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Thread: rotations in 3d space

  1. #1

    rotations in 3d space

    Hi, I'm trying to write my own rotation code to handle rotation of my own vector structure. I got the mathematical transformations on the internet, and came up with these three functions:

    void rot_x(vec_p a, GLfloat r)
    {
    a->y = a->y*cos(r) - a->z*sin(r);
    a->z = a->y*sin(r) + a->z*cos(r);
    a->x = a->x;
    }

    void rot_y(vec_p a, GLfloat r)
    {
    a->z = a->z*cos(r) - a->x*sin(r);
    a->x = a->z*sin(r) + a->x*cos(r);
    a->y = a->y;
    }

    void rot_z(vec_p a, GLfloat r)
    {
    a->x = a->x*cos(r) - a->y*sin(r);
    a->y = a->x*sin(r) + a->y*cos(r);
    a->z = a->z;
    }

    where vec is structure of {GLfloat x, y, z}.

    These seem to work, the problem is, after many rotations the vectors seem to "lose their shape"...they become shorter and shorter until they no longer have any magnitude. It's almost as if they "lose" a bit of vector on every rotation, cumulatively adding up to a decrease in size. Does anyone know what this is caused by? I thought it might be innaccuracy caused by using GLfloat instead of doubles, or something in the sine/cosine functions. Any fix would be greatly appreciated.

  2. #2

    Re: rotations in 3d space

    Hi,
    I don't know why the functions don't work, they look ok to me (I have not checked the Euler rotation matrix so there might be a mathematical error). Try multiplying your vectors (vertices) by a single orthogonal rotation matrix. This way you will only need one function for every possible rotation.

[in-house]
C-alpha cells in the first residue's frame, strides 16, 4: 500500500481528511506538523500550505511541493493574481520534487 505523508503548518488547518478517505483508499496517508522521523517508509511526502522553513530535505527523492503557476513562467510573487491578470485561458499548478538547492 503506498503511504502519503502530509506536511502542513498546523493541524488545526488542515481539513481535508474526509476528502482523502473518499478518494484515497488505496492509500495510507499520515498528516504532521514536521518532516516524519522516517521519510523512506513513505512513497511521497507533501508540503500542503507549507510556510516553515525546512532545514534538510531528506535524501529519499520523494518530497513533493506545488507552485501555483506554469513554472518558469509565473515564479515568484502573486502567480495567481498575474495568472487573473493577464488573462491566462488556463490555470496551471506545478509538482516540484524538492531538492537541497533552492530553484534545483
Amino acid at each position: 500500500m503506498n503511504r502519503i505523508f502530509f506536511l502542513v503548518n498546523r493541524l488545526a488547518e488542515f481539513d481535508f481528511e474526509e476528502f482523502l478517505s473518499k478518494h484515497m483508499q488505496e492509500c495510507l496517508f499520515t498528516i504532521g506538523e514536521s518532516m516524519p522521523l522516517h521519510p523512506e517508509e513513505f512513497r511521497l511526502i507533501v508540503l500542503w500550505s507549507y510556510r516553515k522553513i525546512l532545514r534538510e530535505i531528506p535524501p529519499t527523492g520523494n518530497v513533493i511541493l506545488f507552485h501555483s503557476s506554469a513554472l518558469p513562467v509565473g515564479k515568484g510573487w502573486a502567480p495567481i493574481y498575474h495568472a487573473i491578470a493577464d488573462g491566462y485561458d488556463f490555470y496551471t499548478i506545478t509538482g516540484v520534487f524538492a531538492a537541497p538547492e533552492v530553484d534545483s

You could also try using polar coordinate vectors for your rotations. These preserve the length of a vector very well (it is always constant) but you will need functions for polar-rectangular and vice-versa conversions.

    My ultimate advice would be to use quaternions. I have had many problems with Euler methods and switching to quaternion methods made my life 10 times better.

    Hope this helps...
    Peace,

    EPHERE

  3. #3
    Senior Member OpenGL Guru
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    Re: rotations in 3d space

    You're making a classic mistake. Take rot_x as an example. To calculate a->z, you need a->y, but you're modifying a->y on the line above. a->y is no longer the same value you pass to the function. Solution: make a copy of the vector you pass to the function and use that instead when calculating new values.

  4. #4

    Re: rotations in 3d space

    right...thanks Bob that was the problem.

    Thanks a lot


    Max

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